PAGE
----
Essentially if they (smartly) use the BNPL checkout and that lets them pay a little more now, get a 500g pack of herbal hair dye and free shipping, they come out ahead over buying a 100g pack + shipping, once a month for 5 months. They save $50 ($25 in just shipping, and another $15 on product cost), for the same amount of hair dye.

And then I only have to pack and ship one order instead of 5 :P

There are for sure ways to wisely get ahead with a BNPL option, but just like with credit cards, when you get down to using them for essentials and are robbing Peter to pay Paul, things tend to hit a tipping point and it all implodes.


Pro tip - there's another form of BNPL called a "bank account". It takes a bit of effort to set up in the first place but it pays off in the long run. How it works is that you choose a target balance and put money in until you reach it. Then you get to buy something. Once you have refilled the account up to your threshold, you get to buy something else.

The advanced version lets you set a second threshold as a minimum balance below which you will never intentionally withdraw money. This provides a layer of cheap insurance against bank errors and overdraft fees.
 
2022-07-07 12:37:35 PM  

saintstryfe: OhioUGrad: This.

I have an Amazon card and use it to buy things from Amazon and then pay off the entire balance the next month. It gets me a % back to use on Amazon and I don't buy things I cannot pay off in full the next month. Same for my credit union's card that I used to use when traveling for work and would pay off expenses in full when I got reimbursed the next month.

Also, why the "interesting" tag instead of dumbass or facepalm?

Well, because it's the marketing - they're being marketed to specific groups that may not understand the full implications, or how to use it. Hell, I got a banner for a 13$ purchase from Shein last night saying I could break up the payments on some cheap earrings over 4 payments of 2.14 a piece!

The ubiquity and ease is problematic, and it's not taught what effects it could have.


Why do you hate unfettered and unregulated capitalism?!?!

/kidding
//people need to be educated on these types of things
///however our education on these things is piss-poor
 
2022-07-07 12:58:53 PM  
I've used it occasionally for big-ticket purchases.  Music/Guitar suppliers will do 0% interest/12 payments that just auto-bill your credit card.   If you've been waiting for a certain guitar for a few years, its available, you have the 2 grand to buy it but you'd rather not fork that over all at once? its a great option.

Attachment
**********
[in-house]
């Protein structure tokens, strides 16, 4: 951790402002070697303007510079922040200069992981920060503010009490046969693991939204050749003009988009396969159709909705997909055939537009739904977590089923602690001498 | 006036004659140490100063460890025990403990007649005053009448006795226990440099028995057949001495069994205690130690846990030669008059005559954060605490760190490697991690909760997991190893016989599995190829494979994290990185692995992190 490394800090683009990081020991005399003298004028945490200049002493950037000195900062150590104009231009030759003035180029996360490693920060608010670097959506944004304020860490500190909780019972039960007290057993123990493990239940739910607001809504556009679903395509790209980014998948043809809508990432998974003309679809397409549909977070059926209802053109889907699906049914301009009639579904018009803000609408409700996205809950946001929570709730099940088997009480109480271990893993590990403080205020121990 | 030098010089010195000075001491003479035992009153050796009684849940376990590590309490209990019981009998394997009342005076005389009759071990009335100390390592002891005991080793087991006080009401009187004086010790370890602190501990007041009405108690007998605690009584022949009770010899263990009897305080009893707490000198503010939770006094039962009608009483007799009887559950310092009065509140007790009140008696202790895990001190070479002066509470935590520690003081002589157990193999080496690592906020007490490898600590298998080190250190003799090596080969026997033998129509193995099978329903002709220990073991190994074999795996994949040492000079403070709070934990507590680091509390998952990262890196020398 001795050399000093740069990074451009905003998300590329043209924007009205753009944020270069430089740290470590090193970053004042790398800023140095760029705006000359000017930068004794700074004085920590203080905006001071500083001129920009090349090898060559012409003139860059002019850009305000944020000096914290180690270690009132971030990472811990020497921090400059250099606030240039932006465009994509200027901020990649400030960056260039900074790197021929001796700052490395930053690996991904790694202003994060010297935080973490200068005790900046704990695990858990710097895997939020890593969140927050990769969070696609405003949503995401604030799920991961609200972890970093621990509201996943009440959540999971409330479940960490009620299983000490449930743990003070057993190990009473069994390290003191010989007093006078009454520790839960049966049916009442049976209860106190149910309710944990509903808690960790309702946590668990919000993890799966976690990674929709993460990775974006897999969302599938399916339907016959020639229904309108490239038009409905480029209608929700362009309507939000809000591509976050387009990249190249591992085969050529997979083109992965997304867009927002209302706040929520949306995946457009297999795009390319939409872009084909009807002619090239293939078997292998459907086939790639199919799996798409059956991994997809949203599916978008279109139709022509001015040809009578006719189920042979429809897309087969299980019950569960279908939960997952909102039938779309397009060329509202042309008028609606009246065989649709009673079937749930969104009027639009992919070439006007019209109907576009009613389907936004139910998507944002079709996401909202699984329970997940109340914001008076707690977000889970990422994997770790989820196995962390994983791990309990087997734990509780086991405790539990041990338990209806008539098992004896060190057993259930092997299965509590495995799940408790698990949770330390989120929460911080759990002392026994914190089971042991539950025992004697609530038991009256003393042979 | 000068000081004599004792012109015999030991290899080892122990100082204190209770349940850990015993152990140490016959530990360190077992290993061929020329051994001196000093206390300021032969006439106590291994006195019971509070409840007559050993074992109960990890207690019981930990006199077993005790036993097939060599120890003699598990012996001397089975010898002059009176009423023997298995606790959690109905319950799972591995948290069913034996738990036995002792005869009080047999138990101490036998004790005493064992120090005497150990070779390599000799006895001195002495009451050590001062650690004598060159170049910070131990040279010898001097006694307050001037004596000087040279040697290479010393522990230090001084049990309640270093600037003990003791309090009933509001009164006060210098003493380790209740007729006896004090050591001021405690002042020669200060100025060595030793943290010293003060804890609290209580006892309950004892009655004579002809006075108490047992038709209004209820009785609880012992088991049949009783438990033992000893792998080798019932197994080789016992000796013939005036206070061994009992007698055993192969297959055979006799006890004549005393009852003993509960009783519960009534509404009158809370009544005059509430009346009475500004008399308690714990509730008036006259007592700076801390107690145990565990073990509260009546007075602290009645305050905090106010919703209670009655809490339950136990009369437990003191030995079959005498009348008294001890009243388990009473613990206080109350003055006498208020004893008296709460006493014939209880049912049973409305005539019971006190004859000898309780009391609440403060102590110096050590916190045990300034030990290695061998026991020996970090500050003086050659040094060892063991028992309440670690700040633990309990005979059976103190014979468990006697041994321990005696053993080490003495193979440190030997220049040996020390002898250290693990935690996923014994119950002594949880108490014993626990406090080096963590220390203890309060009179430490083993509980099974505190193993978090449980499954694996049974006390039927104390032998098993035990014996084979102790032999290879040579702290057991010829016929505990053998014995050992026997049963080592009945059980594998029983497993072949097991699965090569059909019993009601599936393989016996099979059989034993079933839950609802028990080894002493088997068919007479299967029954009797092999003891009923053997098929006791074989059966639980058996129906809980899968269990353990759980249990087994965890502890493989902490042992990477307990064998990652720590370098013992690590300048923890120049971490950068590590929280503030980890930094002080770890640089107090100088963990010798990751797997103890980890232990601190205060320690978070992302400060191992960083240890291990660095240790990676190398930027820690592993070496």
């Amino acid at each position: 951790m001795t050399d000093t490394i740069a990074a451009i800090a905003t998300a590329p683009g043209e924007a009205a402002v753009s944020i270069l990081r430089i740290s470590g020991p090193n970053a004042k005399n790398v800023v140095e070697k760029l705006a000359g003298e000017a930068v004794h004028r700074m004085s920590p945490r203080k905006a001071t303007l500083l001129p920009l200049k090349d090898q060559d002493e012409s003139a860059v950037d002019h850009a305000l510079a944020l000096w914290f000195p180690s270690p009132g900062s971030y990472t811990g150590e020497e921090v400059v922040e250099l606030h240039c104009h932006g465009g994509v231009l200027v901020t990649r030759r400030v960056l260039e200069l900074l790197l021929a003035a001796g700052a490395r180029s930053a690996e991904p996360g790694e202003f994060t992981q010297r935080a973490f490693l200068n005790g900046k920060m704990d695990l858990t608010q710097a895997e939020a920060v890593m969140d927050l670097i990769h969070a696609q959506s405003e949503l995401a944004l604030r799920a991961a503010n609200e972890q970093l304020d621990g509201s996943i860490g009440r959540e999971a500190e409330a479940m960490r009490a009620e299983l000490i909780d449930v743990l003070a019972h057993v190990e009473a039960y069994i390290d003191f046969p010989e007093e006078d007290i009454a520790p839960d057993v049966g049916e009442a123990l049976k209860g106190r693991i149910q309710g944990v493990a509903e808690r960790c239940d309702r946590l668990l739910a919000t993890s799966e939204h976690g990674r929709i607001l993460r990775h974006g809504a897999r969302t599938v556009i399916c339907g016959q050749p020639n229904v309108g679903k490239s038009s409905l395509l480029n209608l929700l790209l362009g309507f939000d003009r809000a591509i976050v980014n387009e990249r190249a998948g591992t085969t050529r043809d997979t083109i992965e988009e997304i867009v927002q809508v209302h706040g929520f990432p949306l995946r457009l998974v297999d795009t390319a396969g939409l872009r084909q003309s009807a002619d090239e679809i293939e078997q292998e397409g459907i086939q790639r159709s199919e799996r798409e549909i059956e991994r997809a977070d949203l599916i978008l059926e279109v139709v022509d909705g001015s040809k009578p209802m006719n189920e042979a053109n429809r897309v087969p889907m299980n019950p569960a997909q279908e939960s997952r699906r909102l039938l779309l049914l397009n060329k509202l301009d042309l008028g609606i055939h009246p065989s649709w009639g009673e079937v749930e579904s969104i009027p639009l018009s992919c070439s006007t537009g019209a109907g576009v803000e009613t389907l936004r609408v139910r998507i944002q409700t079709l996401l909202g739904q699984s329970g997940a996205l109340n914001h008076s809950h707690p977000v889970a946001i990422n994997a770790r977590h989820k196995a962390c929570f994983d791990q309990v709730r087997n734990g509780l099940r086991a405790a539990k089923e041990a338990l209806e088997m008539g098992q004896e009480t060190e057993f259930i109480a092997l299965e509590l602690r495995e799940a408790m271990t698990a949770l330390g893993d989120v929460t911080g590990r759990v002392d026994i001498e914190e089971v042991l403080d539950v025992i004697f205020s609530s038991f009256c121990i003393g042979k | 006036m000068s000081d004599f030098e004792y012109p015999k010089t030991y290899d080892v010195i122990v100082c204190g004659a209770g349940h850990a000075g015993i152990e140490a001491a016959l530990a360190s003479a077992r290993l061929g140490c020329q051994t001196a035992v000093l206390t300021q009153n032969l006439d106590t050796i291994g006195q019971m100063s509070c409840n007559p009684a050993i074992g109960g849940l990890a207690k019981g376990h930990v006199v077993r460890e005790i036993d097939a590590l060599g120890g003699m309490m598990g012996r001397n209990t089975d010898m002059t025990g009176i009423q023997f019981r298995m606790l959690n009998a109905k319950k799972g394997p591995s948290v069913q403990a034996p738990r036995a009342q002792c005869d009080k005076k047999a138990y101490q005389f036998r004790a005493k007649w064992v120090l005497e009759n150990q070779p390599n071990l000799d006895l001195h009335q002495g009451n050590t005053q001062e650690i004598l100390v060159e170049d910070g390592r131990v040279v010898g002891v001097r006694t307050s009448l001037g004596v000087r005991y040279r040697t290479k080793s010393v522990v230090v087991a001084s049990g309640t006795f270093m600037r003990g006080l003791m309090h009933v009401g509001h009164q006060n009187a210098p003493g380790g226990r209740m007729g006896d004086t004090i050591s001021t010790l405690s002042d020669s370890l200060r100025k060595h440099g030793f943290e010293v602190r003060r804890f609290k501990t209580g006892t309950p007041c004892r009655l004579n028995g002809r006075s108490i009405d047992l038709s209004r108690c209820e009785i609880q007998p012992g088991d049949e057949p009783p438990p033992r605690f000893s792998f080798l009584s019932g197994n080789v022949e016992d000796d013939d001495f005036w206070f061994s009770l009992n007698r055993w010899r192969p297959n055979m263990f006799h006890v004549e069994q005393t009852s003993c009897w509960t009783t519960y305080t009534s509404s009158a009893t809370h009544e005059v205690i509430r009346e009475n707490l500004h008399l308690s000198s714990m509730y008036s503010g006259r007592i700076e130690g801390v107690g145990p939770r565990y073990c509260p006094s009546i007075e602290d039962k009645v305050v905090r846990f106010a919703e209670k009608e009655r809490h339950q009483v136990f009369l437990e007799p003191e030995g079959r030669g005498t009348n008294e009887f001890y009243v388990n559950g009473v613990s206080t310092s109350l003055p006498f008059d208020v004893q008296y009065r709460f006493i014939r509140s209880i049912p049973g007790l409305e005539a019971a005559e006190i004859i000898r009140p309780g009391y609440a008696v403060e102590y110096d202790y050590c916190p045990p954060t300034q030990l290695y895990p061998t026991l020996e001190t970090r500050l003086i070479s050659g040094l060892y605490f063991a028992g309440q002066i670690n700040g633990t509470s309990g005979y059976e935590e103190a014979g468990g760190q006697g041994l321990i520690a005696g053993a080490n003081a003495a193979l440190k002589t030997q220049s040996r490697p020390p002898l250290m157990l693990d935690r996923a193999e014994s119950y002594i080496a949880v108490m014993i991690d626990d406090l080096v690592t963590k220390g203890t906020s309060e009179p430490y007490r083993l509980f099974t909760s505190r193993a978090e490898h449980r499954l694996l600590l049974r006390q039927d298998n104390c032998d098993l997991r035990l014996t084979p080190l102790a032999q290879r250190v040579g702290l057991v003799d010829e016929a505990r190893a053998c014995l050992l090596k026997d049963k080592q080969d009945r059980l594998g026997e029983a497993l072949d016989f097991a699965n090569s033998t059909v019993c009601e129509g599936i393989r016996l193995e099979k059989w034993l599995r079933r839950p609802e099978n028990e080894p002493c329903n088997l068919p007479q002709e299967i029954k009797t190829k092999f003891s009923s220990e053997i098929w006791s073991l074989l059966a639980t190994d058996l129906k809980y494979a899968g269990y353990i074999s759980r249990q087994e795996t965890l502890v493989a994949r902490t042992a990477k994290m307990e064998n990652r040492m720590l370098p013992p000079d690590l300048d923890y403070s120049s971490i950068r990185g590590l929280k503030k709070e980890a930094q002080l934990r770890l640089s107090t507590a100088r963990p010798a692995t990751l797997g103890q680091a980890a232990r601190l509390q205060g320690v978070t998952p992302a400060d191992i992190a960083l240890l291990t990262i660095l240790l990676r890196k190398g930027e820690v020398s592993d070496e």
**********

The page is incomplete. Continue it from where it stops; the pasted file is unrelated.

As long as you're a "pay your credit card off in full every month" kind of person. I habitually pay of the card every pay day online just to zero it out;  Otherwise you could easily get yourself in a nasty hole.
 
2022-07-07 1:05:38 PM  

phedex: I've used it occasionally for big-ticket purchases.  Music/Guitar suppliers will do 0% interest/12 payments that just auto-bill your credit card.   If you've been waiting for a certain guitar for a few years, its available, you have the 2 grand to buy it but you'd rather not fork that over all at once? its a great option.

As long as you're a "pay your credit card off in full every month" kind of person. I habitually pay of the card every pay day online just to zero it out;  Otherwise you could easily get yourself in a nasty hole.


I don't understand how someone who would do this obsessively would be the kind of person who would need to do this.
 
2022-07-07 1:16:30 PM  

BMFPitt: I don't understand how someone who would do this obsessively would be the kind of person who would need to do this.


It's not so much we NEED to - it's that its nice to be able to have something now and pay it down with no extra cost. Its a nice perk for those of us who have worked hard to keep a good credit reputation.

/went in 2 years went from <500 to over 700, by making sure my bills were paid off, and keeping an introductory credit card from AMEX that I paid off in full every month.
//currently about a 750, which nets me near-daily credit card offers...
 
2022-07-07 1:17:34 PM  

phedex: Music/Guitar suppliers will do 0% interest/12 payments that just auto-bill your credit card.   If you've been waiting for a certain guitar for a few years, its available, you have the 2 grand to buy it but you'd rather not fork that over all at once? its a great option.